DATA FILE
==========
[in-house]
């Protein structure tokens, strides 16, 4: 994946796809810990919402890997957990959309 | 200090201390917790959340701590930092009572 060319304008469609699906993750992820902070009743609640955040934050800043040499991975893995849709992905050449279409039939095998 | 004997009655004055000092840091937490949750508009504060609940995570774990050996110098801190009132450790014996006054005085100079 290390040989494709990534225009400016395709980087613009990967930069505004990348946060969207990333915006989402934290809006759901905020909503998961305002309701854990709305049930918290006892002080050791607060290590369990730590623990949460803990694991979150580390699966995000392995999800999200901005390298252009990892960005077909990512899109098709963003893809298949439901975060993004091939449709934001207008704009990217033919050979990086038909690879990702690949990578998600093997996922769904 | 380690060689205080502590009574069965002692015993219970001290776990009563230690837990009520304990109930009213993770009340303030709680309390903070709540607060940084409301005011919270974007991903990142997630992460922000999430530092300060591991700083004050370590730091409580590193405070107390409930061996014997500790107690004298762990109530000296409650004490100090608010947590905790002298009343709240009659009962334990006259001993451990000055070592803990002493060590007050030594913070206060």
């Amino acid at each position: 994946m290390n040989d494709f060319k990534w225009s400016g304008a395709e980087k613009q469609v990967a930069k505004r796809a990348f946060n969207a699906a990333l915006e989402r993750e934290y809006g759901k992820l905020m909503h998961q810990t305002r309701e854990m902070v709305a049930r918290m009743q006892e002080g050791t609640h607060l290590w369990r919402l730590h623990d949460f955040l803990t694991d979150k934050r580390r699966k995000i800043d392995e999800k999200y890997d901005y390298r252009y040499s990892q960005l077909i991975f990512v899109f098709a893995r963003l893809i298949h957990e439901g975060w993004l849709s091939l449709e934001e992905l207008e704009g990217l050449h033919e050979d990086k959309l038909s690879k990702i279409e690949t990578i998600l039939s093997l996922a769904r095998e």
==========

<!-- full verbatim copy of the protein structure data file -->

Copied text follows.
[in-house]
């Protein structure tokens, strides 16, 4: 994946796809810990919402890997957990959309 | 200090201390917790959340701590930092009572 060319304008469609699906993750992820902070009743609640955040934050800043040499991975893995849709992905050449279409039939095998 | 004997009655004055000092840091937490949750508009504060609940995570774990050996110098801190009132450790014996006054005085100079 290390040989494709990534225009400016395709980087613009990967930069505004990348946060969207990333915006989402934290809006759901905020909503998961305002309701854990709305049930918290006892002080050791607060290590369990730590623990949460803990694991979150580390699966995000392995999800999200901005390298252009990892960005077909990512899109098709963003893809298949439901975060993004091939449709934001207008704009990217033919050979990086038909690879990702690949990578998600093997996922769904 | 380690060689205080502590009574069965002692015993219970001290776990009563230690837990009520304990109930009213993770009340303030709680309390903070709540607060940084409301005011919270974007991903990142997630992460922000999430530092300060591991700083004050370590730091409580590193405070107390409930061996014997500790107690004298762990109530000296409650004490100090608010947590905790002298009343709240009659009962334990006259001993451990000055070592803990002493060590007050030594913070206060």
């Amino acid at each position: 994946m290390n040989d494709f060319k990534w225009s400016g304008a395709e980087k613009q469609v990967a930069k505004r796809a990348f946060n969207a699906a990333l915006e989402r993750e934290y809006g759901k992820l905020m909503h998961q810990t305002r309701e854990m902070v709305a049930r918290m009743q006892e002080g050791t609640h607060l290590w369990r919402l730590h623990d949460f955040l803990t694991d979150k934050r580390r699966k995000i800043d392995e999800k999200y890997d901005y390298r252009y040499s990892q960005l077909i991975f990512v899109f098709a893995r963003l893809i298949h957990e439901g975060w993004l849709s091939l449709e934001e992905l207008e704009g990217l050449h033919e050979d990086k959309l038909s690879k990702i279409e690949t990578i998600l039939s093997l996922a769904r095998e």